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Transition Resources

Transition planning is the process of preparing students with disabilities for life beyond high school. It focuses on helping them transition from school to post-secondary education, employment, and independent living.The goal is to equip students with the skills, knowledge, and resources they need to succeed after graduation. By its very nature, transition planning is a collaborative effort and must be thought of as an ongoing process across multiple school years.

When Does Transition Planning Begin?
Transition planning starts when a student turns 15 years old (or younger, if appropriate). It is a collaborative effort involving the student, parents/guardians, educators, and other relevant stakeholders. The IEP team discusses the student’s strengths, interests, preferences, and needs related to post-school outcomes.

Components of Transition Planning:

  • Post-Secondary Goals: The IEP must include measurable post-secondary goals in the areas of education/training, employment, and independent living. These goals reflect the student’s aspirations and desired outcomes.
  • Transition Services: These are the activities, services, and supports necessary to achieve the post-secondary goals. Examples include vocational training, job coaching, college preparation, and life skills instruction.
  • Course of Study: The IEP outlines the student’s academic and functional courses, aligning them with their post-secondary goals.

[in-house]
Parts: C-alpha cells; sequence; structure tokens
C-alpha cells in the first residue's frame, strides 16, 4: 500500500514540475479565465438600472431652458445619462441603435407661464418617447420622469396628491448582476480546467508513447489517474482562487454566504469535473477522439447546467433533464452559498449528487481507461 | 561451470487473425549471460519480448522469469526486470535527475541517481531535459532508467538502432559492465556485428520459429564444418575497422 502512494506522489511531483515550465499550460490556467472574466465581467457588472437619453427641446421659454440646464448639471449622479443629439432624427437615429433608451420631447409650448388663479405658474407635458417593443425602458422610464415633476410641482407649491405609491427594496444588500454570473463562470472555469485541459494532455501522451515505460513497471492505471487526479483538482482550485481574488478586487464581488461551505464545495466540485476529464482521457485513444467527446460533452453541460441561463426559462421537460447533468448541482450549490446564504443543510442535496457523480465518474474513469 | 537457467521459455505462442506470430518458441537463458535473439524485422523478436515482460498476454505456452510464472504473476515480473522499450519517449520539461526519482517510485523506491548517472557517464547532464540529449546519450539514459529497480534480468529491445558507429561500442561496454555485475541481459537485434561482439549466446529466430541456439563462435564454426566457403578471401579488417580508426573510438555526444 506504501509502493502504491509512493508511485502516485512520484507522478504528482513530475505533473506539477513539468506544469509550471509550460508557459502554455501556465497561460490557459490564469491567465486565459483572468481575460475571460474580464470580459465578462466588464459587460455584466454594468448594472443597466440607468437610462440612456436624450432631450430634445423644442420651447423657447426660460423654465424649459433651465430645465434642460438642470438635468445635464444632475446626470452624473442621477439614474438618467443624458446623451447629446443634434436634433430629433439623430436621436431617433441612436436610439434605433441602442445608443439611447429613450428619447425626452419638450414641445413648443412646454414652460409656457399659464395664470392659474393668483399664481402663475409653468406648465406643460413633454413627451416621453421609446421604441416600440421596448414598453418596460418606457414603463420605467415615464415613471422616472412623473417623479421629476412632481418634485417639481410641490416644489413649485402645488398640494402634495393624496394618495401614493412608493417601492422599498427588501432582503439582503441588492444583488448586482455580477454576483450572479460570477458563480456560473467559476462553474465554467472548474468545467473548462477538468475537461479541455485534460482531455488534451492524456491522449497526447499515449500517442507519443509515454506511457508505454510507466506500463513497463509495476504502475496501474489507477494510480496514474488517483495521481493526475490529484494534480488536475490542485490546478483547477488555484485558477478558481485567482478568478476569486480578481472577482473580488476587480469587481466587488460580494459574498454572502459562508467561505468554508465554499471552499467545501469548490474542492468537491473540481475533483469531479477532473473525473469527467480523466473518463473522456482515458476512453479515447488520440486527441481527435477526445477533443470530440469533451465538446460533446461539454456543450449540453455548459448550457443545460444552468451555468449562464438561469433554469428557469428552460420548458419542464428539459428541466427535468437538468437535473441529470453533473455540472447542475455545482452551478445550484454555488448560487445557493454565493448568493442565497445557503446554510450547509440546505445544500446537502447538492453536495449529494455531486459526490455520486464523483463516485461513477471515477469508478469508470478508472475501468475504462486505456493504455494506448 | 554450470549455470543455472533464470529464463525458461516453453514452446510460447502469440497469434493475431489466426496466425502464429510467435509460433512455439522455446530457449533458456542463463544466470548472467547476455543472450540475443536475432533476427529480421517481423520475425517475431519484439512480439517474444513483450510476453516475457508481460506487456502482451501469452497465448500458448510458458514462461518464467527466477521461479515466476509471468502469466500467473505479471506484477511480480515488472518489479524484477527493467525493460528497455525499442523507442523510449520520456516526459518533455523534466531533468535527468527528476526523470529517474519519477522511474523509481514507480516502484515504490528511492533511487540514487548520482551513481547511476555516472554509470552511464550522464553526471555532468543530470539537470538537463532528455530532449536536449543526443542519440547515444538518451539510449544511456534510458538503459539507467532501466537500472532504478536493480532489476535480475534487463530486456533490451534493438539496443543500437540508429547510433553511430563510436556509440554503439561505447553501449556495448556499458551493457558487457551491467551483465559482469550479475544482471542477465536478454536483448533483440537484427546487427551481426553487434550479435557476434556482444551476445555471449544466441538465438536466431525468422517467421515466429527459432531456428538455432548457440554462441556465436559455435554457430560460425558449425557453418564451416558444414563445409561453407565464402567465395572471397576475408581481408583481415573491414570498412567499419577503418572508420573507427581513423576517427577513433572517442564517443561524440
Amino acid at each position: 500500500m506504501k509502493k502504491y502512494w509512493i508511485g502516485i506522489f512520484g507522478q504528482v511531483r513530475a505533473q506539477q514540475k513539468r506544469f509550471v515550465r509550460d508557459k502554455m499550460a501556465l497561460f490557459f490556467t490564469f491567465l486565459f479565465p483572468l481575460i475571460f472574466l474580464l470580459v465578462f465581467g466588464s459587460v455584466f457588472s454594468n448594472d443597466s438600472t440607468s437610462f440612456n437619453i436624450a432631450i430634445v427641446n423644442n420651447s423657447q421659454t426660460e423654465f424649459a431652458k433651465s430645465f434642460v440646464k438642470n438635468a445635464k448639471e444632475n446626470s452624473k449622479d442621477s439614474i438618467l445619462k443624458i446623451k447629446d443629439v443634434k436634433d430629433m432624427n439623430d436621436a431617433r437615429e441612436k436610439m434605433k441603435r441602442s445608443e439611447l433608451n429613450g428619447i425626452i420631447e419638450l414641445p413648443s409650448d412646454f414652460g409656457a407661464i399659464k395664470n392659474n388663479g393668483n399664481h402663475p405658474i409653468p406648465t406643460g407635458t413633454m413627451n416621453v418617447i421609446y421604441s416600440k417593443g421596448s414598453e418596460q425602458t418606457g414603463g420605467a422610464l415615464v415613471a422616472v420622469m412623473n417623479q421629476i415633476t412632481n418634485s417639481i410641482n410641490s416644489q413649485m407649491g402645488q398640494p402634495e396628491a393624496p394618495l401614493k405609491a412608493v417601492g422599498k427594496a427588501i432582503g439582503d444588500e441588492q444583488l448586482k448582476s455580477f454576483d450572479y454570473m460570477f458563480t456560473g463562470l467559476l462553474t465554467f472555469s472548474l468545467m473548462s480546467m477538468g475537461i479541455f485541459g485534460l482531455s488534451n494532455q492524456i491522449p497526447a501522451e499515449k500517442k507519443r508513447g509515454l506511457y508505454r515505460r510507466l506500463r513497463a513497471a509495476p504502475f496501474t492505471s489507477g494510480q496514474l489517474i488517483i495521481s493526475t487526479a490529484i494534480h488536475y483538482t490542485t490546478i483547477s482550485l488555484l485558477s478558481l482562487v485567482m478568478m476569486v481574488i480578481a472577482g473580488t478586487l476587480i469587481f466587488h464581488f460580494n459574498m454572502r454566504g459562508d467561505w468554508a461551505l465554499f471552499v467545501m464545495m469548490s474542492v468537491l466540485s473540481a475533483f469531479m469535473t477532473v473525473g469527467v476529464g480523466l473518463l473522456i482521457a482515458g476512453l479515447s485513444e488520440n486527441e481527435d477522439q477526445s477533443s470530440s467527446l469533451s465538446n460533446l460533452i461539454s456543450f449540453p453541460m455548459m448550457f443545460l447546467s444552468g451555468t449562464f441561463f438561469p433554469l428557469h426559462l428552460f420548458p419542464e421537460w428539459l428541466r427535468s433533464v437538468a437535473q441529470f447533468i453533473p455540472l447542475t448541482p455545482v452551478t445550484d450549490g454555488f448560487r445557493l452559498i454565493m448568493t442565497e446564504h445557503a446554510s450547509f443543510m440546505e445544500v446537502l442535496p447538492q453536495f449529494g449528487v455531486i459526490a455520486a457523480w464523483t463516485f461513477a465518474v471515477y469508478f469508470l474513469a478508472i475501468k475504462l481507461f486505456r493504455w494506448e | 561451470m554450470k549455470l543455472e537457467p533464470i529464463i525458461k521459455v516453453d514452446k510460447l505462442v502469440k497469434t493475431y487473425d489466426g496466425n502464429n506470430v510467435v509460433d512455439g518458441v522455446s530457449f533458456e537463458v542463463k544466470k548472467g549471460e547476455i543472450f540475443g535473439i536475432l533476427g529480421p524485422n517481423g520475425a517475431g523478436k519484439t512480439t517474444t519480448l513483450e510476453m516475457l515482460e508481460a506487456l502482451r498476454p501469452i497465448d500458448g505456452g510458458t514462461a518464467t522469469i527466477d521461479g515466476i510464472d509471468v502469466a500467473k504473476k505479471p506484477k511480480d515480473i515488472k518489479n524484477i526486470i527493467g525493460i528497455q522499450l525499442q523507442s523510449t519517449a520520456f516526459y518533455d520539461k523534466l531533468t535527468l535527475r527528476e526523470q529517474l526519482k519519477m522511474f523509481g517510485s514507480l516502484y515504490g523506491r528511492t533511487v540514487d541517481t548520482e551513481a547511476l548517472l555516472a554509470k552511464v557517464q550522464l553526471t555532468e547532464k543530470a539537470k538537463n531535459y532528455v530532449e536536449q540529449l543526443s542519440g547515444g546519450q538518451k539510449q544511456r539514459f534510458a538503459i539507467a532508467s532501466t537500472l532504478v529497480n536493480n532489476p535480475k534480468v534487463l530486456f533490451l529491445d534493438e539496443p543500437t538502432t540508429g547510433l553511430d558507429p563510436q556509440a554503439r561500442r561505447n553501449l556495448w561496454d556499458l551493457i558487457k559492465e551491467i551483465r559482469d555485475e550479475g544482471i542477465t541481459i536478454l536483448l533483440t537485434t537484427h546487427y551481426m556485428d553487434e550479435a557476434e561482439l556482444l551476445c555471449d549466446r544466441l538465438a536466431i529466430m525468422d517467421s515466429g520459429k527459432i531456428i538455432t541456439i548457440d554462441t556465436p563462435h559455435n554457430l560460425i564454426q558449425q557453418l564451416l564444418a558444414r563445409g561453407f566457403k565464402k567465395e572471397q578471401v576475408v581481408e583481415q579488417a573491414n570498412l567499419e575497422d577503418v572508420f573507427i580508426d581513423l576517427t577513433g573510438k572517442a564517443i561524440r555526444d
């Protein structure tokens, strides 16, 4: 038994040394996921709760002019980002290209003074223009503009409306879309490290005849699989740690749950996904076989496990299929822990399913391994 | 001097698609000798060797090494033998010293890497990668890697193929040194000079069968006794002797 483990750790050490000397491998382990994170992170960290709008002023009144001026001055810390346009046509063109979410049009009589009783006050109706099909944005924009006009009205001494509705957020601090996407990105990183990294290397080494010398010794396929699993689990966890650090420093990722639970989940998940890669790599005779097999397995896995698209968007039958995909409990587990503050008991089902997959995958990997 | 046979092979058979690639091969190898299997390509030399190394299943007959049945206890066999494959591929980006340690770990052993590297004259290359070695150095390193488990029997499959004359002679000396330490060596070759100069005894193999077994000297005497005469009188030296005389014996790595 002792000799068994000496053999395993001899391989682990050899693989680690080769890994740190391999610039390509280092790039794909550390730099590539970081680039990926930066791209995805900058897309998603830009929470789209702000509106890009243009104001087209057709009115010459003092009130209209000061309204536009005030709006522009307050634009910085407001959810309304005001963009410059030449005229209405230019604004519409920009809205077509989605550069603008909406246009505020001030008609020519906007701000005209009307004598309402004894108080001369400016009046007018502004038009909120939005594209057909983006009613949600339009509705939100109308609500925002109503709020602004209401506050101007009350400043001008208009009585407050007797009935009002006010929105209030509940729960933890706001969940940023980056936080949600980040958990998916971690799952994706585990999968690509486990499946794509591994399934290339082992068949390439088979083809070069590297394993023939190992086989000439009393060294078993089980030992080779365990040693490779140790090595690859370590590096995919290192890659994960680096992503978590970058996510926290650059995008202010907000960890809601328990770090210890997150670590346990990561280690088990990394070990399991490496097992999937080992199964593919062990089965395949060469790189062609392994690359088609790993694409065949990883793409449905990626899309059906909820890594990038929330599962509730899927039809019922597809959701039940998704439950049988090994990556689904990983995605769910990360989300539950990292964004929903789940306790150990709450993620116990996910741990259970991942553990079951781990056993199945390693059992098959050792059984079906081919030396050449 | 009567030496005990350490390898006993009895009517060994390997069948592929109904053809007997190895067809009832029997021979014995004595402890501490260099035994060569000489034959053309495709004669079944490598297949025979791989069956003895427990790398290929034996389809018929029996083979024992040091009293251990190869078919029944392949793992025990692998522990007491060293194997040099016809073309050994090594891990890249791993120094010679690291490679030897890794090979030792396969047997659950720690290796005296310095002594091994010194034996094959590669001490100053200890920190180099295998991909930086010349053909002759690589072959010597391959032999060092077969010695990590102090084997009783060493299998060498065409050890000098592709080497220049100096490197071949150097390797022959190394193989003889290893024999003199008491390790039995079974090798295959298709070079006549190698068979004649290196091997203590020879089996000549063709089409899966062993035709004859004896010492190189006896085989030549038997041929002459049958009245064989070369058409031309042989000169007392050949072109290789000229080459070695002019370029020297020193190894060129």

• Agency Linkages: The IEP team identifies and coordinates with community agencies (e.g., vocational rehabilitation, adult services) that can support the student’s transition.
  • Annual Goals and Objectives: These focus on building skills related to employment, education, and independent living.
  • Transition Assessment: Ongoing assessments help identify the student’s strengths, needs, preferences, and interests. These inform the transition plan.
  • Graduation Exit Summary: For students exiting school, a summary outlines their achievements, skills, and transition services received.

Collaboration and Student Involvement:
Active student participation is essential. Students should voice their preferences, interests, and goals. Collaboration among educators, parents, students, and community agencies ensures a comprehensive transition plan.

Post-School Outcomes:
The IEP team considers the following outcomes:

  • Education/Training: Enrollment in college, vocational programs, or adult education.
  • Employment: Competitive employment, supported employment, or self-employment.
  • Independent Living: Skills for daily living, housing, transportation, and community participation.

Monitoring and Adjustments:

  • Transition planning is dynamic. The IEP team reviews progress annually and adjusts goals and services as needed.
  • Students should be aware of their rights and responsibilities during the transition process.
  • Remember, effective transition planning empowers students with disabilities to pursue meaningful and fulfilling lives beyond high school.